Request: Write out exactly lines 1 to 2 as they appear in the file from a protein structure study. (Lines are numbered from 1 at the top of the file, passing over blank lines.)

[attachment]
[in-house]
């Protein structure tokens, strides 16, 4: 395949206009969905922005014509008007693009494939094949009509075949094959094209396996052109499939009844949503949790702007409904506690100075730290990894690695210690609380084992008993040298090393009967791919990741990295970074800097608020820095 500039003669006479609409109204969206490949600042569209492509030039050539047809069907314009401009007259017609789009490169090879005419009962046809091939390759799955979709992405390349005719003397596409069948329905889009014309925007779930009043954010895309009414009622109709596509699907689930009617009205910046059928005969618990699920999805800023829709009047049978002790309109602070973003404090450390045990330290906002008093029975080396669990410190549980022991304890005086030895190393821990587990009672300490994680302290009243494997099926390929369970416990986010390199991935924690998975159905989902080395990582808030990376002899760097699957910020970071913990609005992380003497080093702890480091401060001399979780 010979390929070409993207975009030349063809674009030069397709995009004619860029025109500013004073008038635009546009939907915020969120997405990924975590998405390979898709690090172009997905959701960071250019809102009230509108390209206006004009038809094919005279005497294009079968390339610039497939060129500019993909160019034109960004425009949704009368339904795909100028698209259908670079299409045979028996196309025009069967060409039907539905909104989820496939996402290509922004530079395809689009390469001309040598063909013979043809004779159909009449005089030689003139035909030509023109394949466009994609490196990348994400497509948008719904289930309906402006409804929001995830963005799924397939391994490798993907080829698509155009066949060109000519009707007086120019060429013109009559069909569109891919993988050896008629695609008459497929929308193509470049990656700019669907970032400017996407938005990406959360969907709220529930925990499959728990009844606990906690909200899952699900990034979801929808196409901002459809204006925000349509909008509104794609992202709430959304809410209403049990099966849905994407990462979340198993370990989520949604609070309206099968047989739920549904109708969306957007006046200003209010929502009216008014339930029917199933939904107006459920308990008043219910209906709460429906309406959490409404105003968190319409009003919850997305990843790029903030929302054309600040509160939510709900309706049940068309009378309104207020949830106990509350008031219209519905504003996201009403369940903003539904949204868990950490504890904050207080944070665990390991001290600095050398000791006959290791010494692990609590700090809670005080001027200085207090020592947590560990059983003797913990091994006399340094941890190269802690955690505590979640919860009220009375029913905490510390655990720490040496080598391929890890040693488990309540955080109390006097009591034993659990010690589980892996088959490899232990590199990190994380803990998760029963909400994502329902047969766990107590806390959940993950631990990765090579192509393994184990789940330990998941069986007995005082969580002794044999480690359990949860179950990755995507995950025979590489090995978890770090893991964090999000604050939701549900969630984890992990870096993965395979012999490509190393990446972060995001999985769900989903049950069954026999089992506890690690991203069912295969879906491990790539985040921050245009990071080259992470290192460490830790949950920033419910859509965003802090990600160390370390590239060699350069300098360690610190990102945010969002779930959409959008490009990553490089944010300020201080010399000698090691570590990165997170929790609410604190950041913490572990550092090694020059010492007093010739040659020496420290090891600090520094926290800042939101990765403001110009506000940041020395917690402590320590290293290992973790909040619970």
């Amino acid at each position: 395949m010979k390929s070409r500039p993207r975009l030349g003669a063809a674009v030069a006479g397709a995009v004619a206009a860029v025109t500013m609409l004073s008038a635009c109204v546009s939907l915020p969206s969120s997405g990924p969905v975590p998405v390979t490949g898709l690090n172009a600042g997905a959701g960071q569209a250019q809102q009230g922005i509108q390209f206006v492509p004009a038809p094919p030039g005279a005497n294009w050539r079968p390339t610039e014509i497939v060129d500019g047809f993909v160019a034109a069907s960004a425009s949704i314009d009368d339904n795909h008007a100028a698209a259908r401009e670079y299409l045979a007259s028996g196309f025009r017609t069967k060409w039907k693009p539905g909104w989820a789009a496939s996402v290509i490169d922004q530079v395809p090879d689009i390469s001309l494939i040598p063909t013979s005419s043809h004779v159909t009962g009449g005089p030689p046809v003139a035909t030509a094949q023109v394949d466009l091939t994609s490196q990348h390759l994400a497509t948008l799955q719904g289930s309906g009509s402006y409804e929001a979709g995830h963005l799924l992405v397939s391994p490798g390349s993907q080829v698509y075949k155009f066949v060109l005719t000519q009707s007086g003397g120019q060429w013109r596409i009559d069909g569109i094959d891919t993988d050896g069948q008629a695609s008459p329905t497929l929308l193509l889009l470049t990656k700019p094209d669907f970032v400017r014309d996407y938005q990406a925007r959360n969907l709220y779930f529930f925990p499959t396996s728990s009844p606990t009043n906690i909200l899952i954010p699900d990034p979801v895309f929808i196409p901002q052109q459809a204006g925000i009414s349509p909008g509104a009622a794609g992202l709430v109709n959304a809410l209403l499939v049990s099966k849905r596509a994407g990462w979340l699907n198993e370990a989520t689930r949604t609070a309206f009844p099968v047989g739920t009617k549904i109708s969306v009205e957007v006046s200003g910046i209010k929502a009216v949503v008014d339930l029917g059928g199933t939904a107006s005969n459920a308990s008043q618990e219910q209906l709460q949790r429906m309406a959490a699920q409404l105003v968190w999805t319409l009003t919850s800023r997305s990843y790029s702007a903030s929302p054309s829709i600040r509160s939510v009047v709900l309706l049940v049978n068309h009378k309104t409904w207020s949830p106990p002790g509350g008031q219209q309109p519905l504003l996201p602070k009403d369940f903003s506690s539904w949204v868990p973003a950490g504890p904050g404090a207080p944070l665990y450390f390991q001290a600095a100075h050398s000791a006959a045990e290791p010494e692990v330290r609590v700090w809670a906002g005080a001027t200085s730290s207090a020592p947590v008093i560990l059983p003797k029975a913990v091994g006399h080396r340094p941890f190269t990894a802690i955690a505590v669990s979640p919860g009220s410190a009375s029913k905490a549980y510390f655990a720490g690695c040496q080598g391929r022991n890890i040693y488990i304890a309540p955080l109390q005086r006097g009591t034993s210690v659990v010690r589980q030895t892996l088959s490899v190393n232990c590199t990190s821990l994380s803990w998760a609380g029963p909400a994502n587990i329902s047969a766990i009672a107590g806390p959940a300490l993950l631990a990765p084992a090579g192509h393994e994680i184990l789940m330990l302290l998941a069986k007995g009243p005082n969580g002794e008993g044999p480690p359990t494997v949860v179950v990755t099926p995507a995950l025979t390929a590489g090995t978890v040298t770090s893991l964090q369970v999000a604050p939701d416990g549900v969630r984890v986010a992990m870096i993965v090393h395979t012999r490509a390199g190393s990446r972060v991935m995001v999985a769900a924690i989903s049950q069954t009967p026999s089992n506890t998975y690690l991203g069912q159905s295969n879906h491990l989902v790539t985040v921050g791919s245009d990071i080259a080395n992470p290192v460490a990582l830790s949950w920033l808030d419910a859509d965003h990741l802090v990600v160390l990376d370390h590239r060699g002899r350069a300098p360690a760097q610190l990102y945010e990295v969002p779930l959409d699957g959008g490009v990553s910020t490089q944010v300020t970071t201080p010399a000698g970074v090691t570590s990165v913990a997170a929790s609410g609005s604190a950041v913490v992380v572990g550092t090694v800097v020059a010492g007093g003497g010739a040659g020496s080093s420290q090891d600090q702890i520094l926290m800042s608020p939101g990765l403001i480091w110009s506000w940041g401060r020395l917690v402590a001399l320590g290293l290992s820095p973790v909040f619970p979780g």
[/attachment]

[in-house]
């Protein structure tokens, strides 16, 4: 395949206009969905922005014509008007693009494939094949009509075949094959094209396996052109499939009844949503949790702007409904506690100075730290990894690695210690609380084992008993040298090393009967791919990741990295970074800097608020820095 500039003669006479609409109204969206490949600042569209492509030039050539047809069907314009401009007259017609789009490169090879005419009962046809091939390759799955979709992405390349005719003397596409069948329905889009014309925007779930009043954010895309009414009622109709596509699907689930009617009205910046059928005969618990699920999805800023829709009047049978002790309109602070973003404090450390045990330290906002008093029975080396669990410190549980022991304890005086030895190393821990587990009672300490994680302290009243494997099926390929369970416990986010390199991935924690998975159905989902080395990582808030990376002899760097699957910020970071913990609005992380003497080093702890480091401060001399979780 010979390929070409993207975009030349063809674009030069397709995009004619860029025109500013004073008038635009546009939907915020969120997405990924975590998405390979898709690090172009997905959701960071250019809102009230509108390209206006004009038809094919005279005497294009079968390339610039497939060129500019993909160019034109960004425009949704009368339904795909100028698209259908670079299409045979028996196309025009069967060409039907539905909104989820496939996402290509922004530079395809689009390469001309040598063909013979043809004779159909009449005089030689003139035909030509023109394949466009994609490196990348994400497509948008719904289930309906402006409804929001995830963005799924397939391994490798993907080829698509155009066949060109000519009707007086120019060429013109009559069909569109891919993988050896008629695609008459497929929308193509470049990656700019669907970032400017996407938005990406959360969907709220529930925990499959728990009844606990906690909200899952699900990034979801929808196409901002459809204006925000349509909008509104794609992202709430959304809410209403049990099966849905994407990462979340198993370990989520949604609070309206099968047989739920549904109708969306957007006046200003209010929502009216008014339930029917199933939904107006459920308990008043219910209906709460429906309406959490409404105003968190319409009003919850997305990843790029903030929302054309600040509160939510709900309706049940068309009378309104207020949830106990509350008031219209519905504003996201009403369940903003539904949204868990950490504890904050207080944070665990390991001290600095050398000791006959290791010494692990609590700090809670005080001027200085207090020592947590560990059983003797913990091994006399340094941890190269802690955690505590979640919860009220009375029913905490510390655990720490040496080598391929890890040693488990309540955080109390006097009591034993659990010690589980892996088959490899232990590199990190994380803990998760029963909400994502329902047969766990107590806390959940993950631990990765090579192509393994184990789940330990998941069986007995005082969580002794044999480690359990949860179950990755995507995950025979590489090995978890770090893991964090999000604050939701549900969630984890992990870096993965395979012999490509190393990446972060995001999985769900989903049950069954026999089992506890690690991203069912295969879906491990790539985040921050245009990071080259992470290192460490830790949950920033419910859509965003802090990600160390370390590239060699350069300098360690610190990102945010969002779930959409959008490009990553490089944010300020201080010399000698090691570590990165997170929790609410604190950041913490572990550092090694020059010492007093010739040659020496420290090891600090520094926290800042939101990765403001110009506000940041020395917690402590320590290293290992973790909040619970």